Several weeks ago, I announced a rather exciting opportunity for two lucky couples (four people total) to attend The Zinfandel Experience in January. The good news is that the entry into several events will be covered. The bad news? You would have to spend some time with me (and also provide your own transportation to San Francisco). I will be reposting the information about the contest every week (or so).
I did a novel thing the other day: I looked at the calendar, which indicated that it was (already) the month of December. Yikes! As of today (which will not come as a shock to those who actually look at a calendar with some relative frequency), the first week of December is already, essentially, in the books. That means that ZinEx, the premier Zinfandel Experience in the world, is a scant few weeks away.
I have already received several entries for the chance to attend ZinEx and drink some fabulous wines with yours truly, but there is still a bit of time to enter. I have decided to shut down the entries as of this Sunday at 11:59 p.m. (since midnight is cool). All the details are below.
I also include the tasting notes for a few more Zins here as an enticement of sorts. As you can see, they were all pretty fabulous, but they also all had really heavy bottles–a practice that I hope wineries soon realize should end. (I have ranted on this subject before, and I am sure I will again.)
2014 Alexander Valley Vineyards School Reserve Old Vine Zinfandel: Retail $45. B.A.B. I guess I would classify this as a bit on the dark side, but still translucent on the edges. More blue fruit than anything else here, much more reminiscent of a Merlot, in fact, than an Old Vine Zin. Fairly light (with Zin? 14.8% qualifies as “light”) on the palate with wonderfully subtle fruit (at least for a Zin), great acidity, and some earthiness on the palate. Other than the B.A.B., this is very close to my kind of Zin. And close to a whoa. Outstanding. 90-92 Points.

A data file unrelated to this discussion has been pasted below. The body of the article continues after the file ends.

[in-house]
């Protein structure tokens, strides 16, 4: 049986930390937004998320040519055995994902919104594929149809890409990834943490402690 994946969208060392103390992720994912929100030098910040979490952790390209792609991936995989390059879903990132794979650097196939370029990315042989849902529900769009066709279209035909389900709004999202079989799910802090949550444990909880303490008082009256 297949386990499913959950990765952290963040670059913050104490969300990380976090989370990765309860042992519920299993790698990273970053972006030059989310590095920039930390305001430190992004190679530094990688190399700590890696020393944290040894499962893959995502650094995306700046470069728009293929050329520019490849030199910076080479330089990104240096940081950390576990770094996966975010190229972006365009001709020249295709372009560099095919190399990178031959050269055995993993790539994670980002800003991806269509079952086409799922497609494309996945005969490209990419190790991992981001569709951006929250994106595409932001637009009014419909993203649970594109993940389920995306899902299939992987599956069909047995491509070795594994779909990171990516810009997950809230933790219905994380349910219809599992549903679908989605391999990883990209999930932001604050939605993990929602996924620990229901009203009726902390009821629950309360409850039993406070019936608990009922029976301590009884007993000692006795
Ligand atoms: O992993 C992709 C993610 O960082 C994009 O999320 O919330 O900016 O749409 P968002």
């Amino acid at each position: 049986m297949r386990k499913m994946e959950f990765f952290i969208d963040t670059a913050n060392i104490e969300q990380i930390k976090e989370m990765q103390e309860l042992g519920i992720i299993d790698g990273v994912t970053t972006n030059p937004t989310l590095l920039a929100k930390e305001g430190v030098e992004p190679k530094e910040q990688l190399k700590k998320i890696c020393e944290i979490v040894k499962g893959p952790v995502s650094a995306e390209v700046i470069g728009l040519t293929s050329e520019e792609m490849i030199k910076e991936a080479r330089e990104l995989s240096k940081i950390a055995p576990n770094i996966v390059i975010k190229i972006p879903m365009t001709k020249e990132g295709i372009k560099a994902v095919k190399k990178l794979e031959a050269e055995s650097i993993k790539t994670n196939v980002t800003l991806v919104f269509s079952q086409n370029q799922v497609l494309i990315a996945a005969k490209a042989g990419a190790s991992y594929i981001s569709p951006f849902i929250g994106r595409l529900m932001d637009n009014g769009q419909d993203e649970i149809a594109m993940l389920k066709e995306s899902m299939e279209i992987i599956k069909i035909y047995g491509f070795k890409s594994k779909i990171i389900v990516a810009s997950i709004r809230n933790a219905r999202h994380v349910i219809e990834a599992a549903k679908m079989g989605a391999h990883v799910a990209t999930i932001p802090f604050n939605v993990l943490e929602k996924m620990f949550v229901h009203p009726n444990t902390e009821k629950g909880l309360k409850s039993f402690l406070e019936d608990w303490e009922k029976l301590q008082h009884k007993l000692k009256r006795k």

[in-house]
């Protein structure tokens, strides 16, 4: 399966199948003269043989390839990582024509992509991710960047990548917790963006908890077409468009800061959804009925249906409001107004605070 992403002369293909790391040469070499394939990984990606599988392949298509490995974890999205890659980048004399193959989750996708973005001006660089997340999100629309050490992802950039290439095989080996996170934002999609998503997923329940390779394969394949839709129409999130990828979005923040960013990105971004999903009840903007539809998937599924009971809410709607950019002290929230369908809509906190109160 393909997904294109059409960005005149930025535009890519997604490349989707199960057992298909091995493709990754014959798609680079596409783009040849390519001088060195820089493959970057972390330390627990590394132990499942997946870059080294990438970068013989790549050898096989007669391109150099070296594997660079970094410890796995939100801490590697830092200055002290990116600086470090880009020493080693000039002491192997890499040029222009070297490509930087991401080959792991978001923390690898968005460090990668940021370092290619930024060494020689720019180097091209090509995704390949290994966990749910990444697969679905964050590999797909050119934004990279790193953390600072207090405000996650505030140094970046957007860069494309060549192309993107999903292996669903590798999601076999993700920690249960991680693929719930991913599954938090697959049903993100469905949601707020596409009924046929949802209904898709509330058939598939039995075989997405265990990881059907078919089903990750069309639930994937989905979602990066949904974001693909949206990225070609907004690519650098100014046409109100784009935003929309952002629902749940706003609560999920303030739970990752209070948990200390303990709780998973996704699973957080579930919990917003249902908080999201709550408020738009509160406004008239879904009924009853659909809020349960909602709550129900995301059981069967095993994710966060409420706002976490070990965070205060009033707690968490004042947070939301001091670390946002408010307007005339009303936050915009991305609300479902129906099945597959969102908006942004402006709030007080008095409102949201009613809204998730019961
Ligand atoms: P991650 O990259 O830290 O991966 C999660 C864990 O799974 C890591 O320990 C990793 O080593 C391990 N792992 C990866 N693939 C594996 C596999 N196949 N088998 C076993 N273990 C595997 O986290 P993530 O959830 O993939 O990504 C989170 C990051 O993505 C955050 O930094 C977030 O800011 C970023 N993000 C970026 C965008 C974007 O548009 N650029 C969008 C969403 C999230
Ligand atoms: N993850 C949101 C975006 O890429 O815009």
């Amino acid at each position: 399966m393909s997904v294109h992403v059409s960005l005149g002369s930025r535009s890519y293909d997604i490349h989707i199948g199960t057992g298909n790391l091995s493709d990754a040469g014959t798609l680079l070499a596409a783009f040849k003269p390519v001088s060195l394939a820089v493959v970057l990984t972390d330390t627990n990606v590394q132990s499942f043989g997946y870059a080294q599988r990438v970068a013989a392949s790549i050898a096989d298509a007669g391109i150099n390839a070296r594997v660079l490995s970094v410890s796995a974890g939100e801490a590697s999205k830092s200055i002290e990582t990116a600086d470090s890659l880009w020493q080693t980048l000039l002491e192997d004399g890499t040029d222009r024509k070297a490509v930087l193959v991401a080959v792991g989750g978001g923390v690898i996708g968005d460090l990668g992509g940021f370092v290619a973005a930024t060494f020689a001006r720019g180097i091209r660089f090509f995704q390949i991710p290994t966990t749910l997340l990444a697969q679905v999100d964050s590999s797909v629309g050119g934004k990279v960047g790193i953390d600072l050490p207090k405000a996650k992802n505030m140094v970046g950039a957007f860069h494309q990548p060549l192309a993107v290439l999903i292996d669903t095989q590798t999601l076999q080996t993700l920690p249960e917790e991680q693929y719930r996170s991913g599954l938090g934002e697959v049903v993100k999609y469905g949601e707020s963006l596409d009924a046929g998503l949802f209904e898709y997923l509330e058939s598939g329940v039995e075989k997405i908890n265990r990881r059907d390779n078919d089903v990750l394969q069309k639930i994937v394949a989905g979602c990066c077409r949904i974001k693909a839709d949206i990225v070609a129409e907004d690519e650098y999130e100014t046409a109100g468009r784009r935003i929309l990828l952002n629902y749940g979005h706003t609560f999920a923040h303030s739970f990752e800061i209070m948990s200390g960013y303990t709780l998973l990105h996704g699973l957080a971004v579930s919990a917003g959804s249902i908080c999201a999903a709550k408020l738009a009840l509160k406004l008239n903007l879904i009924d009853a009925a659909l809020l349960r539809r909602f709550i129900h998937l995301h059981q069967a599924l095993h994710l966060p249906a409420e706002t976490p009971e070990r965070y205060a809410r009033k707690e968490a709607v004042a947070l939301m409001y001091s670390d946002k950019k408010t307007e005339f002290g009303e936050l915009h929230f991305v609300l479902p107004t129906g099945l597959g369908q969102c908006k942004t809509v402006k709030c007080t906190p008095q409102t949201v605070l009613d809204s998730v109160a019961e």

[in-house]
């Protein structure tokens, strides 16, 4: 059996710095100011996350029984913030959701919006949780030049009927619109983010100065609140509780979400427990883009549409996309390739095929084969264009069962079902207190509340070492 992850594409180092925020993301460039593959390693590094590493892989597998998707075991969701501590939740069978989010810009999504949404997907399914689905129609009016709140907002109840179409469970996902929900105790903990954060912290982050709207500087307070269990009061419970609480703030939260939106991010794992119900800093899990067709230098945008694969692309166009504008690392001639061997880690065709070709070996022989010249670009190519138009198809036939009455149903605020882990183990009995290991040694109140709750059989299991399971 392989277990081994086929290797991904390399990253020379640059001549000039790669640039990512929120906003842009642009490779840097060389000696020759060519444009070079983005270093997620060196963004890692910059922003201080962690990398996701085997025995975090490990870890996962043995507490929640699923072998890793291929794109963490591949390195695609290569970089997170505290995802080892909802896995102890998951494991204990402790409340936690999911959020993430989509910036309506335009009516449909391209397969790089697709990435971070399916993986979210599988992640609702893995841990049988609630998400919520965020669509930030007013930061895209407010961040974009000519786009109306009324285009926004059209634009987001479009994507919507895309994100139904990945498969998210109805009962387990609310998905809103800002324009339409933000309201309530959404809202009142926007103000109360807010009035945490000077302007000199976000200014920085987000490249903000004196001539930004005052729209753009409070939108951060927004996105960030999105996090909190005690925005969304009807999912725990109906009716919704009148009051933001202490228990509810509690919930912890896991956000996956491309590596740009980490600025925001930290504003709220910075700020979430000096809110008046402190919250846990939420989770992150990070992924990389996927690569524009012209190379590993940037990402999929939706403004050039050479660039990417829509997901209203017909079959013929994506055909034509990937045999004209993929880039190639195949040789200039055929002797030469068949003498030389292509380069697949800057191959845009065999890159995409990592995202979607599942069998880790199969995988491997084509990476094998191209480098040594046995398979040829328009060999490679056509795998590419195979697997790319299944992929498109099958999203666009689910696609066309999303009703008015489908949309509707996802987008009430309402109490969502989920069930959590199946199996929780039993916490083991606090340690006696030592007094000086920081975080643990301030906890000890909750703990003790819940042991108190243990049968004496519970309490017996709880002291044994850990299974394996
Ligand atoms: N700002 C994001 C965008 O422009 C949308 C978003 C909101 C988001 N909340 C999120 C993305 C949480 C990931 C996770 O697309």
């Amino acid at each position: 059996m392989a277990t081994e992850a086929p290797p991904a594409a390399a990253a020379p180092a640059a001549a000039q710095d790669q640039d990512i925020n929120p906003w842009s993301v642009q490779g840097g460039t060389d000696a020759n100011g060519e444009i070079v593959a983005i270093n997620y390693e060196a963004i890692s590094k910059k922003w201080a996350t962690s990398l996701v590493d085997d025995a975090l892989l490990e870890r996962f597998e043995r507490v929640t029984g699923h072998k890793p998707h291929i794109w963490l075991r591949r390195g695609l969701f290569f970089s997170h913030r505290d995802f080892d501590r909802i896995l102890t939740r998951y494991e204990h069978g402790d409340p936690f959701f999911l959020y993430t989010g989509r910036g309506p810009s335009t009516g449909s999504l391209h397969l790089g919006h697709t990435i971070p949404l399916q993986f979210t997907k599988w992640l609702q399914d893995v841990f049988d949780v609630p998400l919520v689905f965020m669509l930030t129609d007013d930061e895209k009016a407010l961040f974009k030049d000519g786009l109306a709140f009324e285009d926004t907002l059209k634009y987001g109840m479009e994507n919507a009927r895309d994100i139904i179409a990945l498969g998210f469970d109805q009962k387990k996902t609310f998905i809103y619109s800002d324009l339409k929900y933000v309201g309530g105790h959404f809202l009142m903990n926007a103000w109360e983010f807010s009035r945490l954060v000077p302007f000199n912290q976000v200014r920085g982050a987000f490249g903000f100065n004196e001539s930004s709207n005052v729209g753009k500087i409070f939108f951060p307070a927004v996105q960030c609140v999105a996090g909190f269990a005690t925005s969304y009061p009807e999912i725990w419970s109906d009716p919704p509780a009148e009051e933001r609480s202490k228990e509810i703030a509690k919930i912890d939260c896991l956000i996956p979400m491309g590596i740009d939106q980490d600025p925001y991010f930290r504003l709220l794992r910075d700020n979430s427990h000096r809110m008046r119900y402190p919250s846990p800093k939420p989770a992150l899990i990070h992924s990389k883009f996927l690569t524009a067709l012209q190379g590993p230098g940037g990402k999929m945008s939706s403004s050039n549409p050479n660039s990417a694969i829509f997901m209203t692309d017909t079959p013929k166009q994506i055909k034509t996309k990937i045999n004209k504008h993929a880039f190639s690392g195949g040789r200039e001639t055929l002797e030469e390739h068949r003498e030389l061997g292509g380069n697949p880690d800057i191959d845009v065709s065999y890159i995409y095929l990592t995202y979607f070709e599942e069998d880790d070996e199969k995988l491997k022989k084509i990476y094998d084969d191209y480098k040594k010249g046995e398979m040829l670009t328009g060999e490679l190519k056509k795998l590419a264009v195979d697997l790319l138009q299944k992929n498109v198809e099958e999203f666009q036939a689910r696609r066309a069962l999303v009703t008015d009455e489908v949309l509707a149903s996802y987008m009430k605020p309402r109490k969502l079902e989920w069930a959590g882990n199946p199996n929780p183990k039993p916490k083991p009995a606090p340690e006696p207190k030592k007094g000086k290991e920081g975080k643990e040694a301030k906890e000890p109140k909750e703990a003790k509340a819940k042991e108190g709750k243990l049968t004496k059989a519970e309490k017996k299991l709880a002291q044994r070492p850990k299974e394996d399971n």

2017 Oak Farm Vineyards Zinfandel Block 417 Mohr-Fry Ranches, Lodi, CA: Retail $42. I have visited the Mohr-Fry Ranches in Lodi a few times now, which I first chronicled back in 2015. They are a discerning family operation and it is safe to say, if you see “Mohr-Fry” on the label, it is going to be a stellar wine. Well. I tasted these three Zins together, and while they are all “Outstanding” this might be my favorite of the three. I qualify that statement since the fruit here is big. Not “really big” but “big.” And big is OK (I am 6’4” after all), as long as it is balanced and there is something else to describe the wine other than “big” and “fruity” (which is how many people describe me, unfortunately). There is plenty more here, though. Mocha and black fruit on the nose, surprisingly reserved fruit on the palate, depth, intrigue, and just a touch of heat (15%). Another B.A.B., though. Ugh. Outstanding. 91-93 Points.